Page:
Sunday, September 14, 2014

Remembering Emma Crawford

Manitou Springs and Red Mountain
For the past twenty years, the small Colorado town of Manitou Springs has hosted a wonderful, fun and weird celebratory festival during the last weekend in October. This party is thrown to honor Emma Crawford-- the town’s oldest ghost.

Healing Waters and Fresh Air

The Crawford family in the 1880s became the focus of Boston’s music elite. Madam Crawford was a graduate of Germany’s prestigious Leipzig Academy of Music.

Inspired by her mother’s love of music, Emma, the oldest Crawford daughter, became an accomplished concert pianist. But tragically just after her first major concert was heralded at Washington Square in 1887 Emma fell ill.

At the age of seven, Emma had been diagnosed with tuberculosis and years of living in a sizeable grimy city had taken its toll on her health.

Emma Crawford
Madam Crawford following the lead of many other easterners packed up Emma and her younger daughter and the trio traveled to Manitou Springs Colorado.

The dry fresh alpine air and the springs located in this town were said to do wonders for those who suffered from TB.

The three women settled into Crystal Cottage where Emma could convalesce.

Emma from her attic room had a view of the summit of Red Mountain and she became enamored with the local legends about an Indian Chief’s spirit that was said to haunt the mountain--she secretly named this spirit Red Chief.

She became determined that once she recovered, she would hike to the summit of Red Mountain.

The new climate did agree with Emma, and her condition greatly improved. Out in society once more she met a construction engineer, Wilhelm Hildebrandt who worked for the Manitou and Pike’s Peak Cog railroad.

A Promise

The two fell in love and Wilhelm purposed to Emma. Now engaged, Emma asked her fiancé for one promise. Considering her health, she requested that if she died before him that he bury her on the summit of Red Mountain.

A few months before the pairs’ wedding Emma had a vision in which Red Chief summoned her to the top of Red Mountain. Feeling he was her spirit guide, she climbed to the top of the mountain.

View from atop Red Mountain
Before she began her descent back down the mountain, she tied her handkerchief to the branch of an ancient pinion tree. * She then raced down the hillside wanting to share with all, her adventurous experience.

But her illness overtook her, and she struggled back to Crystal Cottage shivering with a high fever.

Her mother called for the doctor but there was little he could do. As she lay dying in her mother’s arms, Emma asked her to remind Wilhelm of his promise to bury her on Red Mountain’s summit.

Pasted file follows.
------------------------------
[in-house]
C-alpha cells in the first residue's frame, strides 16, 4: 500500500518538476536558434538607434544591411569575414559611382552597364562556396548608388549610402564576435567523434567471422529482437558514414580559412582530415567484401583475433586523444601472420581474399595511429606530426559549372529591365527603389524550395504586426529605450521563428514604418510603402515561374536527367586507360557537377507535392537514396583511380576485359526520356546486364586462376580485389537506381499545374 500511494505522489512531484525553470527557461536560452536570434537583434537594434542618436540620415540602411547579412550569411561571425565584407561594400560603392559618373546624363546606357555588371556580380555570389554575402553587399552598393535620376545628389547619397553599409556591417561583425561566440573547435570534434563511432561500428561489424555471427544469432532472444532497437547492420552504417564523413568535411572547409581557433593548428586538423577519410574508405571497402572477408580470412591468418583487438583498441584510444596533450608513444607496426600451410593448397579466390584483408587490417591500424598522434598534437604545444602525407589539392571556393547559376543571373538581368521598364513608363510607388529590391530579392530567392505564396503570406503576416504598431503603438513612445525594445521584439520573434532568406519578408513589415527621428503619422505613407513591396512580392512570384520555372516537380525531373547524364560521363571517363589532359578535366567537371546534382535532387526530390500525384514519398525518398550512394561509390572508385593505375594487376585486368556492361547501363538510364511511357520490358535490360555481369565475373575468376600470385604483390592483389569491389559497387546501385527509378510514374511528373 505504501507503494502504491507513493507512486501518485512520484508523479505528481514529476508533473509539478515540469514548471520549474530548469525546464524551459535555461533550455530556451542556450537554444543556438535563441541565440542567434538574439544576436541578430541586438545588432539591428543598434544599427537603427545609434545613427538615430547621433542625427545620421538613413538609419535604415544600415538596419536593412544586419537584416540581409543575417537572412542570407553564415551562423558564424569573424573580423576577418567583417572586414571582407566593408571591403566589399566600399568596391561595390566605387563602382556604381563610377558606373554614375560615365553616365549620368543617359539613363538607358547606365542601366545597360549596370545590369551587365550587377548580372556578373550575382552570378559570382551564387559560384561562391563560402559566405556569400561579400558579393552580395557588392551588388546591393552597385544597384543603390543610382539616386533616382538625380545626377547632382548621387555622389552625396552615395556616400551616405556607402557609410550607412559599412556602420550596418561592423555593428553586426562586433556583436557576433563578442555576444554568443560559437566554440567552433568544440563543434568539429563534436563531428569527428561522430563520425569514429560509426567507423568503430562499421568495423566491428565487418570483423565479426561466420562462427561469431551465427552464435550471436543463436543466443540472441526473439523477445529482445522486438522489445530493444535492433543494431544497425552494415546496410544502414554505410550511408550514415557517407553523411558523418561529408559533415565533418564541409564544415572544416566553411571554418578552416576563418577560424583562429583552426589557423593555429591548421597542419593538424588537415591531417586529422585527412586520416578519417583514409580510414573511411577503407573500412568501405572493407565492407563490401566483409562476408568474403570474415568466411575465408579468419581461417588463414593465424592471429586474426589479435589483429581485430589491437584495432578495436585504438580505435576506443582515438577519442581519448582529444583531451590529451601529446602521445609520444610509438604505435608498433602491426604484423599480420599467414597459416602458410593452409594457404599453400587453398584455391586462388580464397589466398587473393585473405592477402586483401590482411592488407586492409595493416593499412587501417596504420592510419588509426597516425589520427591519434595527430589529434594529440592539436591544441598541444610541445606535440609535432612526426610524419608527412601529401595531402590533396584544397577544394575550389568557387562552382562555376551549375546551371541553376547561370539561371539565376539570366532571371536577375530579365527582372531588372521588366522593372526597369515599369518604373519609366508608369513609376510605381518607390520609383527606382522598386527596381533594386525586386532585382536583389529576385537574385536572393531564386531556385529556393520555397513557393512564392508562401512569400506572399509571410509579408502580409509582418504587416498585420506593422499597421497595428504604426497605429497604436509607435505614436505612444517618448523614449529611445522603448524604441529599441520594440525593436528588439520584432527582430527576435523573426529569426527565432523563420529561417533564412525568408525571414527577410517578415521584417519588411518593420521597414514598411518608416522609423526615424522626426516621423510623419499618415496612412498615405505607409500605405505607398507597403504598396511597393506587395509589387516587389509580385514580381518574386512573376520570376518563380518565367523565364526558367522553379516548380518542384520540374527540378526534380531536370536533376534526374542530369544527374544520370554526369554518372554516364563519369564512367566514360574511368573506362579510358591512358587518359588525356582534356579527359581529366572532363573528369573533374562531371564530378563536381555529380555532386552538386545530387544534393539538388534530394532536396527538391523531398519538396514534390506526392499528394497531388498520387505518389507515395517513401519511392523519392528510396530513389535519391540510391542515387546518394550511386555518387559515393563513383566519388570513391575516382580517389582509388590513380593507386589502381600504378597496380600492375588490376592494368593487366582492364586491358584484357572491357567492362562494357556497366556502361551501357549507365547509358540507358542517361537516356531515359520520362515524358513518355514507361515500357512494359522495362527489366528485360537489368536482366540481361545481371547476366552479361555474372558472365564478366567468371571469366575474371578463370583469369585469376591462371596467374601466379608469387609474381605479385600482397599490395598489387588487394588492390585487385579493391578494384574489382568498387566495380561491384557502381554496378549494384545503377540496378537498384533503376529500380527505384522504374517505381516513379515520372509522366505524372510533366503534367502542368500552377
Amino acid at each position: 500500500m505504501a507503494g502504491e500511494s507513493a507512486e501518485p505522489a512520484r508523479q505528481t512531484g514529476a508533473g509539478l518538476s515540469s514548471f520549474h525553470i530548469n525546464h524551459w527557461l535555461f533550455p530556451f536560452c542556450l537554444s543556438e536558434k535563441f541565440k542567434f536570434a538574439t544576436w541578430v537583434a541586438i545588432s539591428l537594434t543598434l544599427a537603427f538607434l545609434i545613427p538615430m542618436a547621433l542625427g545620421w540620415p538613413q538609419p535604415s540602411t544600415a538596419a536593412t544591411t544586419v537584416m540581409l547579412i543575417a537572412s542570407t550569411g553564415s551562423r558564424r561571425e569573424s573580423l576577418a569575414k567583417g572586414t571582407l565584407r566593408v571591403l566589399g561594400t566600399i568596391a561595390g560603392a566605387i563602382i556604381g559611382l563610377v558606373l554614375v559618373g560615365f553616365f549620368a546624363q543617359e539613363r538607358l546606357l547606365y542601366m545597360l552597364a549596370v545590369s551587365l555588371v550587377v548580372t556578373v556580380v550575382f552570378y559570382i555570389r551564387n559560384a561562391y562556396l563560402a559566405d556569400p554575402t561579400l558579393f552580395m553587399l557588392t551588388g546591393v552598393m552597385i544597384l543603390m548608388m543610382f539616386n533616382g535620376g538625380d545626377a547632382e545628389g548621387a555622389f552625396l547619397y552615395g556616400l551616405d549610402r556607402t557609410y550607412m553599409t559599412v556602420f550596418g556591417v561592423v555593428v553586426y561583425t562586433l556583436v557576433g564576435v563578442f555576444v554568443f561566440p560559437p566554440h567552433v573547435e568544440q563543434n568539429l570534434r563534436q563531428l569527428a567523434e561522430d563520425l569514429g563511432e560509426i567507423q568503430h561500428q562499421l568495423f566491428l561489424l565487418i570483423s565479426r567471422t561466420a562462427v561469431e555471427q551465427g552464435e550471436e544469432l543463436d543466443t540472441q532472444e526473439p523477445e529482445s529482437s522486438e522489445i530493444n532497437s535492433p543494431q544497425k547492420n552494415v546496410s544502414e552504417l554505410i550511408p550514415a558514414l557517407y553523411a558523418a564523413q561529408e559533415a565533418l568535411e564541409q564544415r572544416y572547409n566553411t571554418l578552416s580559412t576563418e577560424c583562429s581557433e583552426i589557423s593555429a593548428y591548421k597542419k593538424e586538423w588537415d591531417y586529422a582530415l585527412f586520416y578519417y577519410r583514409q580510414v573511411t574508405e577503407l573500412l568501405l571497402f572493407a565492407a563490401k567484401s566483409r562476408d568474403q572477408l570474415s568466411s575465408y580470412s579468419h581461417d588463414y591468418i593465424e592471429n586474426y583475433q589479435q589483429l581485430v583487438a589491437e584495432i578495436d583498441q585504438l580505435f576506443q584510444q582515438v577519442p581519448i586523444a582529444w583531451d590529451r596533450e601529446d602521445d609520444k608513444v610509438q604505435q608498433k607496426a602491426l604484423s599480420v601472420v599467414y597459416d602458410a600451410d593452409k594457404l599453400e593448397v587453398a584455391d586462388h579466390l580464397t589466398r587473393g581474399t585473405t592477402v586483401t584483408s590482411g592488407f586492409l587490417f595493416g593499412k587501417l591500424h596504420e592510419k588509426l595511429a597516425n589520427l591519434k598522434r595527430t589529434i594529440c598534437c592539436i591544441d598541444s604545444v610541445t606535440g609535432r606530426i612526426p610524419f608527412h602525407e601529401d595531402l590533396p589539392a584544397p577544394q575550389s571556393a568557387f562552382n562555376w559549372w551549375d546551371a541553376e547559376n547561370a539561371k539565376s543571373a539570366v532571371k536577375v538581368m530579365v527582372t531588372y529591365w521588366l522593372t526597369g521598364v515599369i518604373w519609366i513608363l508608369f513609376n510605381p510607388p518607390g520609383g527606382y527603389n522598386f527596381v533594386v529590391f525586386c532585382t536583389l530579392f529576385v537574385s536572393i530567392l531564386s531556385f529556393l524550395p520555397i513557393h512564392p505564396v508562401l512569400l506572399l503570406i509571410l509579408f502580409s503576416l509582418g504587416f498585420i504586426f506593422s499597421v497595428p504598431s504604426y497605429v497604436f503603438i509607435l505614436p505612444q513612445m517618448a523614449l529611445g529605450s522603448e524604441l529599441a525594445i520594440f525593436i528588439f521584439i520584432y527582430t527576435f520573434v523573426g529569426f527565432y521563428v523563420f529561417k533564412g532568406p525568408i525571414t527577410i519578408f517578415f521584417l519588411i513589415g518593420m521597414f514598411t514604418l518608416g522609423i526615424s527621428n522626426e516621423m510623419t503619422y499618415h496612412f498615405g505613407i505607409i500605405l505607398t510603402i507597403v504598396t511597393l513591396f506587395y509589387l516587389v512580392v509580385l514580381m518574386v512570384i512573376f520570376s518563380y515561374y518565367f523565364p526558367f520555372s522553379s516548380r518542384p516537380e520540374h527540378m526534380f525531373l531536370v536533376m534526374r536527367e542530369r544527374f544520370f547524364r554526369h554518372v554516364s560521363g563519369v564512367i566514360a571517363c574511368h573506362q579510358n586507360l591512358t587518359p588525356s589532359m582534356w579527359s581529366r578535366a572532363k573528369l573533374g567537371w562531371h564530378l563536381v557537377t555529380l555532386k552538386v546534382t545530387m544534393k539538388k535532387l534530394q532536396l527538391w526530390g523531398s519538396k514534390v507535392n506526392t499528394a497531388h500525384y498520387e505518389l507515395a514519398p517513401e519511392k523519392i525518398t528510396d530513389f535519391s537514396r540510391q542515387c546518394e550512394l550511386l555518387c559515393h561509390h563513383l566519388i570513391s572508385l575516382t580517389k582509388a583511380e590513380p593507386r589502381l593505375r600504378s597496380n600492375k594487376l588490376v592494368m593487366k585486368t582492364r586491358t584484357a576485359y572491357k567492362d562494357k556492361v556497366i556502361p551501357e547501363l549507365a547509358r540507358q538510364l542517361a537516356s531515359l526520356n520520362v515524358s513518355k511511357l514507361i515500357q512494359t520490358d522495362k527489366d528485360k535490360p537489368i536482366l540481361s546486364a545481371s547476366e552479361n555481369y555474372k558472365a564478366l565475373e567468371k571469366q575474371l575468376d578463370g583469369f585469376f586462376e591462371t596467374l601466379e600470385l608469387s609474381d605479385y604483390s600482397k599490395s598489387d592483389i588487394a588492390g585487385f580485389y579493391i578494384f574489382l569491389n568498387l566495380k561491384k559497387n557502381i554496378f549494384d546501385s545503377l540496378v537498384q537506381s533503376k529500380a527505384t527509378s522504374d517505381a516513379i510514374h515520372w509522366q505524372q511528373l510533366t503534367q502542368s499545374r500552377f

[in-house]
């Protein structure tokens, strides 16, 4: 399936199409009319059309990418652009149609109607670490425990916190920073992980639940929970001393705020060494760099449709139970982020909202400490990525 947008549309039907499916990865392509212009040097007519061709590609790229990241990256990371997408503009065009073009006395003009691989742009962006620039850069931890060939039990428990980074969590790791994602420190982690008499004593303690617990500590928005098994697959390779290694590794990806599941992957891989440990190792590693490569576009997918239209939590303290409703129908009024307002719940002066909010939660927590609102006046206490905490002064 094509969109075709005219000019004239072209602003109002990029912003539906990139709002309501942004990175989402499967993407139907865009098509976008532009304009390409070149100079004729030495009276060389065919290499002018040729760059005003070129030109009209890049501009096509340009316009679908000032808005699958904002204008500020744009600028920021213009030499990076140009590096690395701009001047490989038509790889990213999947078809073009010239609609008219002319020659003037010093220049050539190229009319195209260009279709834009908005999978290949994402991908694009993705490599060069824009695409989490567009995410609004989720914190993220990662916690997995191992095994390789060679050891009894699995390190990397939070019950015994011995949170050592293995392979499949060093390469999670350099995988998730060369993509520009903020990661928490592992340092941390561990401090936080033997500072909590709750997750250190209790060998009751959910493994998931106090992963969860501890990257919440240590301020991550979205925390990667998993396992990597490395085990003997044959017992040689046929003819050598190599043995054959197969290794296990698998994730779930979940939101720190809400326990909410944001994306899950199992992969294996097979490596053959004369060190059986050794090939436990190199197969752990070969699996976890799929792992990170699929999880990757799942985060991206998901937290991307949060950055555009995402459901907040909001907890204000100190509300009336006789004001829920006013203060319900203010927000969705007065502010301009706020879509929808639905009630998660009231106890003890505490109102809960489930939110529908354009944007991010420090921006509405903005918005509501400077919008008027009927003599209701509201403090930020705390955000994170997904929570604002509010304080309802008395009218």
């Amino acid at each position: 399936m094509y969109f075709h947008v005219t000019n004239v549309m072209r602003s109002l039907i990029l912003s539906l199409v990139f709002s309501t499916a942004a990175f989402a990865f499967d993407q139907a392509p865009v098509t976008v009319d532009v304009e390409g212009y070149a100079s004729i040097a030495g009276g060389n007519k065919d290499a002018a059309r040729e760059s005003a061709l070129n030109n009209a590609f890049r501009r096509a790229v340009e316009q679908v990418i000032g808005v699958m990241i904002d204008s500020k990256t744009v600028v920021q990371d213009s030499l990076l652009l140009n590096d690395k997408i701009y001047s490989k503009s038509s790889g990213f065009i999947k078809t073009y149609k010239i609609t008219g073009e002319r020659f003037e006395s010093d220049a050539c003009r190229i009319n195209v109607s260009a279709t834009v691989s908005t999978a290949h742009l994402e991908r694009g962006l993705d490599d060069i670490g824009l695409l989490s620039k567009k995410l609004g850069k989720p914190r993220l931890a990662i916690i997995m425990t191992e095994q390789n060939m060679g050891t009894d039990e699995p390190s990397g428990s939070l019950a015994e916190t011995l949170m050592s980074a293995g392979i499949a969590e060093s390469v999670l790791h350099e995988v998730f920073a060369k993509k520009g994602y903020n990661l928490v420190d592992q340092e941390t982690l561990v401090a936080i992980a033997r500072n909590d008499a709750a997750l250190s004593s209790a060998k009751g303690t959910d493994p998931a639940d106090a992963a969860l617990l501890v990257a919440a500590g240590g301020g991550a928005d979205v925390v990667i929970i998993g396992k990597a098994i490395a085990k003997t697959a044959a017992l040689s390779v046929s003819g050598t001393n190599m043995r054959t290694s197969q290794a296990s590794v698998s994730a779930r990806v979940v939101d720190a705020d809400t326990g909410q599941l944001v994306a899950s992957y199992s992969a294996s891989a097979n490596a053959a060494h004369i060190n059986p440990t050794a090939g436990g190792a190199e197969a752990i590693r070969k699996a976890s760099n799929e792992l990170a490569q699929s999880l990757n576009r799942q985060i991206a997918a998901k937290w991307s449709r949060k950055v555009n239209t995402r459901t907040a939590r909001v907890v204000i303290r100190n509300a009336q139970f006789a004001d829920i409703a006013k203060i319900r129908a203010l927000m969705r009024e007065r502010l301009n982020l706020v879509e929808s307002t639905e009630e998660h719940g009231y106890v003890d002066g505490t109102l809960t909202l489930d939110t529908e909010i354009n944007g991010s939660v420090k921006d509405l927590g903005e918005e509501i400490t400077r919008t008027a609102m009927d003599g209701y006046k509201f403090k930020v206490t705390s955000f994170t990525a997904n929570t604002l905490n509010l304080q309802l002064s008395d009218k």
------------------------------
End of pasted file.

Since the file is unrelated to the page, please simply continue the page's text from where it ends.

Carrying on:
Wilhelm heartbroken, followed through on his promise but not without surmounting difficulties that included: frozen ground, rights to the land and men who threatened to leave the summit before Emma was buried.

*  Later her handkerchief was found on this tree making this part of the story more than a legend.

A Thrill Ride

Emma would probably still rest in peace, but for the fact, her grave was moved and then washed down the mountain.

In 1912, the railroad developed the Red Mountain Incline and constructed a powerhouse and depot--at which point Emma’s coffin was moved to the east side of the mountain.

A concrete slab with her name was placed over this new grave, and this railroad line started to charge tourists one dollar to ride up to see Emma’s grave in hopes they might see her ghost.

Red Mountain Incline Rail Line
On the way back down this rail line became a thrill ride because it was built on a steep incline with an eighty percent grade. Riders literally screamed on the way down.
In 1927, after a few seasons this line was shut down for safety concerns.

Shortly after this, a flood washed Emma’s coffin down the mountain. A couple of boys found her skull and the brass nameplate from her coffin. What could be found was buried in the Crystal Springs Cemetery in Manitou Springs.

This was directly against Emma’s last wish. Ironically, it was at this point that hikers actually began to report seeing Emma’s ghost wandering the summit of Red Mountain.

She is described as a woman with dark hair, and she is sometimes seen wearing her wedding dress, which she was buried in.

A Benevolent Ghost

Emma’s ghost is considered to be benevolent. Locals feel that she looks after their town from high atop her mountain.

In 1993, the Manitou Springs Chamber of Commerce decided to pay homage to their beloved ghost with a festival.

Since thousands of Colorado residents attend this whacky and fun festival held close to Halloween every year.

This celebration includes: coffin races, hearse parades, ghost walks and a more sedate traditional Victorian wake for Emma held at Miramont Castle. 

Emma Crawford Festival
Here is a video that shows race.

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